Photo credit: Linus Flodin; Wilhelm Rejnus; baraBild
The Knut and Alice Wallenberg Foundation starts its centenary celebrations with a grant of SEK 150 million to the Wisdome project, Wallenberg Immersive Science communication Dome, led by Linköping University. Of these, SEK 70 million will go to Visualization Center C and SEK 20 million each to the National Museum of Science and Technology in Stockholm, Universeum in Gothenburg, Science Center Malmö Museer, and Umevatoriet in Umeå.
The unique material that is developed at Visualization Center C, in both the exhibition and in the dome, is to be spread throughout Sweden.
Awakening interest“It’s wonderful to watch how an interest in science is awakened in many of our young visitors. It’s a great feeling for a researcher to be able to say that we have more than 100,000 visitors to the laboratory every year, many of them children. Together, we will reach 1,5 million visitors a year,” says Anders Ynnerman, professor of science visualisation at LiU and director of Visualization Center C.
He continues: “Visualisation enables us to present complex concepts that are difficult to understand in an accessible manner that crosses barriers set up by language, culture and age.”
The grant means that Visualization Center C can upgrade the technology in the dome theatre with new projectors and computers: a great deal has happened in this field of technology in the six years since the dome was opened.
“We will have a dome of absolute top quality after the upgrade. It is used for presentations for the public at the visualization centre, and as a laboratory in our research,” says Anders Ynnerman.
Travelling in space and in our cellsResearch at the centre covers everything from fundamental theories within computer graphics and visualisation to applications in such fields as medical visualisation and visualisation as a tool in learning and communication. And research will continue to be the basis on which the visualisation productions are built. One example is the way in which research into biomolecular processes makes it possible to create interactive narratives in the dome.
Photo credit: Ida Ling Flanagan“In the same way as we can today travel into the far reaches of the universe, we will travel into the heart of the living cell and find ourselves surrounded by the building blocks of life.”
Other examples are travel throughout space based on the latest scientific discoveries and visualisation of the research into autonomous systems carried out within the Wallenberg Autonomous Systems and Software Program, WASP, of which Anders Ynnerman and his research group are an important part.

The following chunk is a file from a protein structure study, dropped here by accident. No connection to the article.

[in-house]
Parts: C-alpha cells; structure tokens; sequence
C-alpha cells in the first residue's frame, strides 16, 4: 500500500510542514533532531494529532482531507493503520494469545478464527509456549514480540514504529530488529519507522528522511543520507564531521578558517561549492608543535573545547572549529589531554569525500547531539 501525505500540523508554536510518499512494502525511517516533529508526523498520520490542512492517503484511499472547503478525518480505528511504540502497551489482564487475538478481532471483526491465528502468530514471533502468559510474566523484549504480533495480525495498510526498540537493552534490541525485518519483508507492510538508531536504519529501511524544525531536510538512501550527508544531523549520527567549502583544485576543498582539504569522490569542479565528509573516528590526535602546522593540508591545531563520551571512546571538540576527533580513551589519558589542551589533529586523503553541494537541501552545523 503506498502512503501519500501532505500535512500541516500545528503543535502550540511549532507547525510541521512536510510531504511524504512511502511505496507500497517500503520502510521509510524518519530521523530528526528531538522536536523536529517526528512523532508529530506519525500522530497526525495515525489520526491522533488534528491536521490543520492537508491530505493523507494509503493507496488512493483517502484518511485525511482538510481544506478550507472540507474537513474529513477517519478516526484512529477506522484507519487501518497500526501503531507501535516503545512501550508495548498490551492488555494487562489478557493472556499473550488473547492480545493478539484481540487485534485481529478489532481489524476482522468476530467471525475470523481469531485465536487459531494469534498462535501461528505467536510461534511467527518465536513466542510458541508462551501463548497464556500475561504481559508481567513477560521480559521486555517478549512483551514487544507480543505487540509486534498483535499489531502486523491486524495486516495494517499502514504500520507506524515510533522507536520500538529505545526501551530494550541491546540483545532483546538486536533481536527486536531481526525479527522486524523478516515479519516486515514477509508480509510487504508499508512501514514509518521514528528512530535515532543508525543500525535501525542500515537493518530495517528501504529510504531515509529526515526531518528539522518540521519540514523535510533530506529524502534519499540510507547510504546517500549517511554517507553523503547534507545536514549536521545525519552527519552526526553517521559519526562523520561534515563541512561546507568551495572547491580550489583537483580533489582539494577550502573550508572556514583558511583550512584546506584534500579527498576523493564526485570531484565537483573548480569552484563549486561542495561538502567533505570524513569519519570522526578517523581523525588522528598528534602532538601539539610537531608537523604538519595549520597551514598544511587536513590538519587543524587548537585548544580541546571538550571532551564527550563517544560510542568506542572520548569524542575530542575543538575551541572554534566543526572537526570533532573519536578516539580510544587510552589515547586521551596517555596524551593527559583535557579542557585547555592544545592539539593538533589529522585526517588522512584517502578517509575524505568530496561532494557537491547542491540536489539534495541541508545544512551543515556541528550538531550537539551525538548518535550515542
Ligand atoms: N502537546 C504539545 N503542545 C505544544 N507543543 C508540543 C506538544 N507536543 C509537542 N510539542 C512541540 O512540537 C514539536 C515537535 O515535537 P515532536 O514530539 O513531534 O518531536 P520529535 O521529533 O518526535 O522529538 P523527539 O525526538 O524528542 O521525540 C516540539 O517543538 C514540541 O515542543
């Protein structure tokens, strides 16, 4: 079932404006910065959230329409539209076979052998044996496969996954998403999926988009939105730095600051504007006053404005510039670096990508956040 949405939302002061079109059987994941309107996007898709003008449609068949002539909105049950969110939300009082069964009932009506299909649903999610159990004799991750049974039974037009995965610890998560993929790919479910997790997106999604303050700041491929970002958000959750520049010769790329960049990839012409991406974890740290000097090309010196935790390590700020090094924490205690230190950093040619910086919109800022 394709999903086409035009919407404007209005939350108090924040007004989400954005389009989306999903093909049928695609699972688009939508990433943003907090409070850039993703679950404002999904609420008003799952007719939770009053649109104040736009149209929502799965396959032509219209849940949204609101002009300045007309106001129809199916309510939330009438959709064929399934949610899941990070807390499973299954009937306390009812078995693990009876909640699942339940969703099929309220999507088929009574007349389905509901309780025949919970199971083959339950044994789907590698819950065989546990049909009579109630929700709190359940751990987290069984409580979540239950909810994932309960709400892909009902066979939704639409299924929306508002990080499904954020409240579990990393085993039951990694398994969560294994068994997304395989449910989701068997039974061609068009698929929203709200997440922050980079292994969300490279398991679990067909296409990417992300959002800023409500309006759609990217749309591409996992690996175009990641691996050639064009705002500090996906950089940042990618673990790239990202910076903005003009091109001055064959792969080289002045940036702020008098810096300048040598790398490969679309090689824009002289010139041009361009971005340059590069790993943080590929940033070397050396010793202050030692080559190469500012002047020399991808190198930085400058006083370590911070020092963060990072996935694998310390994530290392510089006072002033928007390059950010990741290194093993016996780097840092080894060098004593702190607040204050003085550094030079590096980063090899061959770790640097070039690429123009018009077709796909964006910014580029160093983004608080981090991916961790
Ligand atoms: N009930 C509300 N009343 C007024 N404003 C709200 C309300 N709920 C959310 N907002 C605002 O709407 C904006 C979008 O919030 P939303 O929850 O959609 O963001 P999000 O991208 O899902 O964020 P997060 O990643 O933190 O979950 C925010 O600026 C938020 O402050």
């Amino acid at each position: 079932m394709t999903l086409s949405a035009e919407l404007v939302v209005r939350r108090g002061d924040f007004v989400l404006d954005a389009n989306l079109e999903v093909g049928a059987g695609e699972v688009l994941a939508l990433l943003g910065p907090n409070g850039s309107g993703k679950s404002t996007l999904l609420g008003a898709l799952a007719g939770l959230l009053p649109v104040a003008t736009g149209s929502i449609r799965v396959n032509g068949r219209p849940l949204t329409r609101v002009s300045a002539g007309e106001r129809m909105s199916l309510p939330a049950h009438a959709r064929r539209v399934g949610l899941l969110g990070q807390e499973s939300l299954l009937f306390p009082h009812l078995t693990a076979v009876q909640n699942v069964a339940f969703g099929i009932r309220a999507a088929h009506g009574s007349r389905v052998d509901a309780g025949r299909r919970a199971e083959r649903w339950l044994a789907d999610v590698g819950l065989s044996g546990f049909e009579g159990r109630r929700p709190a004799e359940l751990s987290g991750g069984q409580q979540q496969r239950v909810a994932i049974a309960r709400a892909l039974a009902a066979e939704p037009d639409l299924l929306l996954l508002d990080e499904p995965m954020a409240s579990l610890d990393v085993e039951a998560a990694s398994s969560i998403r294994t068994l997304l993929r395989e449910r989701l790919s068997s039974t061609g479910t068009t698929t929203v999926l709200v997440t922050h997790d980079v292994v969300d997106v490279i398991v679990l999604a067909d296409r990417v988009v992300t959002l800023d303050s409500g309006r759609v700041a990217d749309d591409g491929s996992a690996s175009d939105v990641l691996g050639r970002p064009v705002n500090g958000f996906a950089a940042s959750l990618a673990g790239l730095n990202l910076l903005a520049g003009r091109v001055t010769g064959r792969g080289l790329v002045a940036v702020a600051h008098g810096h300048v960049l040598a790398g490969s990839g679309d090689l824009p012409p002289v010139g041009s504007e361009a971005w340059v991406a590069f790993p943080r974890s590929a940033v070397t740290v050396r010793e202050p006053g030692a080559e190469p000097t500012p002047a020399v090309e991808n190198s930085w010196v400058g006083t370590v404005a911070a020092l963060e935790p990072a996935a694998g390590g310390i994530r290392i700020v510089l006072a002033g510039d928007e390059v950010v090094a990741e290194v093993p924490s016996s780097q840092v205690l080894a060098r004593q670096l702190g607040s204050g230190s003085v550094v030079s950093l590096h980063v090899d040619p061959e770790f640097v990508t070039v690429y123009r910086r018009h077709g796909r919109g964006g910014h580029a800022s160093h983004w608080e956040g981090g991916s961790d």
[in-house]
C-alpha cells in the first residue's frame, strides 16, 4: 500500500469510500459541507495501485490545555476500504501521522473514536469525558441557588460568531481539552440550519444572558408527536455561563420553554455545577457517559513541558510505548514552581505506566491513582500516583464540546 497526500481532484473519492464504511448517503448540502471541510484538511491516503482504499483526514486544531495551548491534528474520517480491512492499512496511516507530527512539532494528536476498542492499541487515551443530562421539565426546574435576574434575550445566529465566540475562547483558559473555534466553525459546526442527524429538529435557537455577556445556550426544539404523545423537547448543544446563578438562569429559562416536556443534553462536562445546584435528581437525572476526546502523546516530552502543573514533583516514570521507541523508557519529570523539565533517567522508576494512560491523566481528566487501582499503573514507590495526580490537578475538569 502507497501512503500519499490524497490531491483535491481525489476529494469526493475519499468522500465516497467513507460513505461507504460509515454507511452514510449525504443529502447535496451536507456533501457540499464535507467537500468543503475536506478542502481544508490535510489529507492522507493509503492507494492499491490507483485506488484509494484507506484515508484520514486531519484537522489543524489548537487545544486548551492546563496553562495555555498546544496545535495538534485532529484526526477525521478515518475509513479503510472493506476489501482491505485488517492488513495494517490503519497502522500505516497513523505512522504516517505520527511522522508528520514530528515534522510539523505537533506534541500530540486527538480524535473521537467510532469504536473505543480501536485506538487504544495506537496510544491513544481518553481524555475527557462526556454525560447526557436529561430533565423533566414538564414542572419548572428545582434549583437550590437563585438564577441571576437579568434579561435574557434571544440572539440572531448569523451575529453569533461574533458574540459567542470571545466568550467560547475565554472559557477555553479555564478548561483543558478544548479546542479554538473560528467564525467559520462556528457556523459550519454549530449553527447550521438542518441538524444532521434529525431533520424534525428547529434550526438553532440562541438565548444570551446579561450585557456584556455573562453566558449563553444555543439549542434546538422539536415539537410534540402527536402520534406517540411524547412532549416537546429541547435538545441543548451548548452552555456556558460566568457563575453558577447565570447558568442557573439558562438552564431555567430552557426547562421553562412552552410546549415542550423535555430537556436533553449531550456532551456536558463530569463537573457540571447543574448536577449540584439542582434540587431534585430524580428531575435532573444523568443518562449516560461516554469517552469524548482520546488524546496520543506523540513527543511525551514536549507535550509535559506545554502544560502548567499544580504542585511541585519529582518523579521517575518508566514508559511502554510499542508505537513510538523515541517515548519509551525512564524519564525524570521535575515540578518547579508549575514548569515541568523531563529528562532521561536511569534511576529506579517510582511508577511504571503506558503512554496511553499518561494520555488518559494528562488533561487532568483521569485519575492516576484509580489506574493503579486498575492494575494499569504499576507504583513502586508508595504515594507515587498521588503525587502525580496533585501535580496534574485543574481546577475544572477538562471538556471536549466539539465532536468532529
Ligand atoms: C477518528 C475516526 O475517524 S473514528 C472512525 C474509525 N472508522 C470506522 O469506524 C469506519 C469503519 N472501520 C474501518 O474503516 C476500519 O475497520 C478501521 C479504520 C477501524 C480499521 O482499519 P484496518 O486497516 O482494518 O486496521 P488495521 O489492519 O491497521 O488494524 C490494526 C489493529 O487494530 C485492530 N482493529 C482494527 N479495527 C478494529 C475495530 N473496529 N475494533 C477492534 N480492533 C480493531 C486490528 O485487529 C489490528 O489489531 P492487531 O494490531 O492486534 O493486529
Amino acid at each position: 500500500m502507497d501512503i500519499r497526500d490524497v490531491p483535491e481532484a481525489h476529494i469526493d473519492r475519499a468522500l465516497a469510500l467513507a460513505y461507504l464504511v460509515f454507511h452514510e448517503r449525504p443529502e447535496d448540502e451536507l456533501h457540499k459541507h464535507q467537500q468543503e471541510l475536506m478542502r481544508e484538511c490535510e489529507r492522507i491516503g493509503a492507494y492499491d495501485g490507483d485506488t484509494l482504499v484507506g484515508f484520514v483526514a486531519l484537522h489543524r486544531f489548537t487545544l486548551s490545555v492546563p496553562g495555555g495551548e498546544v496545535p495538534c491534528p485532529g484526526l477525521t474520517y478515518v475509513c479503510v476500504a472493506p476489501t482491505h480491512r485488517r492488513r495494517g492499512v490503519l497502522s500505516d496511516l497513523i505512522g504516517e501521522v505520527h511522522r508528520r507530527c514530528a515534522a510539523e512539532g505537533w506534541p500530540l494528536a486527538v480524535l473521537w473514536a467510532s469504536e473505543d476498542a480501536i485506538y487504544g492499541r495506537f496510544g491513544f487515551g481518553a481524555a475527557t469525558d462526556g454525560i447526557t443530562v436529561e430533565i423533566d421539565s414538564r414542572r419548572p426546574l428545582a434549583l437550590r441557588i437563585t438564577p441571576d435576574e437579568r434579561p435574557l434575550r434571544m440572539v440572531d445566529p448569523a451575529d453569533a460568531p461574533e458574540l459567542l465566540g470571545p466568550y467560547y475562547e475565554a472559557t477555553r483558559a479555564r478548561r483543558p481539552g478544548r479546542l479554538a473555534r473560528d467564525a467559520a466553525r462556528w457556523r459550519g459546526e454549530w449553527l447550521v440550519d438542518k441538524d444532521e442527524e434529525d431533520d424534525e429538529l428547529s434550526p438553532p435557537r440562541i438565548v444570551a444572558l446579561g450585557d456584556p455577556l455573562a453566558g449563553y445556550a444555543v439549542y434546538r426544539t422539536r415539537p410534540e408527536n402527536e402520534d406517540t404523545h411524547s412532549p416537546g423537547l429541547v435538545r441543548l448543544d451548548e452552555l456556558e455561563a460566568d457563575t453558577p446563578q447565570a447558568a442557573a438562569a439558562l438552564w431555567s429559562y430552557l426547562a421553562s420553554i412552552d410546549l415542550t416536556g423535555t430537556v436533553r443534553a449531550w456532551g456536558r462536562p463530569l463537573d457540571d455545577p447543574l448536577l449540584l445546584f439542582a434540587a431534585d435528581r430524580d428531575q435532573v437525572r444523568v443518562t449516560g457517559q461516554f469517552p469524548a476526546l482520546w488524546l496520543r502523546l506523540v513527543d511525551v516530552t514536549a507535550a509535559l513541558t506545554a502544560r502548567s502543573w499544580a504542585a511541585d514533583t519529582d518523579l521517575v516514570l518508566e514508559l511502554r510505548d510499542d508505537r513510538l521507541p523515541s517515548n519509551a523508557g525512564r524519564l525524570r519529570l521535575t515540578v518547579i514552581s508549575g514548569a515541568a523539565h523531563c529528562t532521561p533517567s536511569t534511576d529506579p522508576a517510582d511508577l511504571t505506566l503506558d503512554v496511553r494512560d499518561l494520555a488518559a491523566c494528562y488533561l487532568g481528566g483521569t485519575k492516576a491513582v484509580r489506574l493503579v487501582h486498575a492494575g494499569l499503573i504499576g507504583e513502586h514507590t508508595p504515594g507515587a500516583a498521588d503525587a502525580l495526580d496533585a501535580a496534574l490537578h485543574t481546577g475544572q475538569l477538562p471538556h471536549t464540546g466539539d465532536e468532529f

The project includes also SEK 50 million for the development of teaching methods and the production of material at Visualization Center C in Norrköping, and such productions will be spread to all other sites that are part of Wisdome.
“Researchers will participate actively in all of the productions, while programmers, designers and modellers will be added to the team of developers at Visualization Center C. We will also seek collaboration all over the world in order to ensure that we obtain better value for money, and we have already signed contracts with leading science centres in Asia,” says Anders Ynnerman.
It is the close association with research and the focus on teaching theory that fascinated the Knut and Alice Wallenberg Foundation.
“We want to inspire children and young people to discover how exciting science can be. It is important that they can do this in a manner inspired by play, with the aid of the latest technology, not only because the technology itself is a part of the science, but also because this will attract as many as possible,”says Peter Wallenberg Jr, chair of the foundation.
Visualization Center CVisualization Center C in Norrköping is a consortium that comprises the Division for Media and Information Technology at Linköping University and the studios of Interactive Institute in Norrköping. Anders Ynnerman, professor of scientific visualisation at LiU is director of Visualization Center C.
The centre has a part that is open to the public, for which Norrköping Municipality is responsible.
Sofia Seifarth is managing director of Norrköping Visualisering AB.
The Knut and Alice Wallenberg Foundation (KAW)
The foundation was formed in 1917 and is Sweden’s largest private financier of research, and the second largest in Europe. During the 100 years of the foundation’s existence, SEK 24 billion has been awarded to fund excellent research and education, mainly within medicine, technology and science. In recent years, the foundation has awarded SEK 1.7 billion per year.
The centenary celebrations will include several full-day symposia, one of which will be held on 13 September 2017, hosted by Linköping University.
Photo Anders Ynnerman: Thor Balkhed.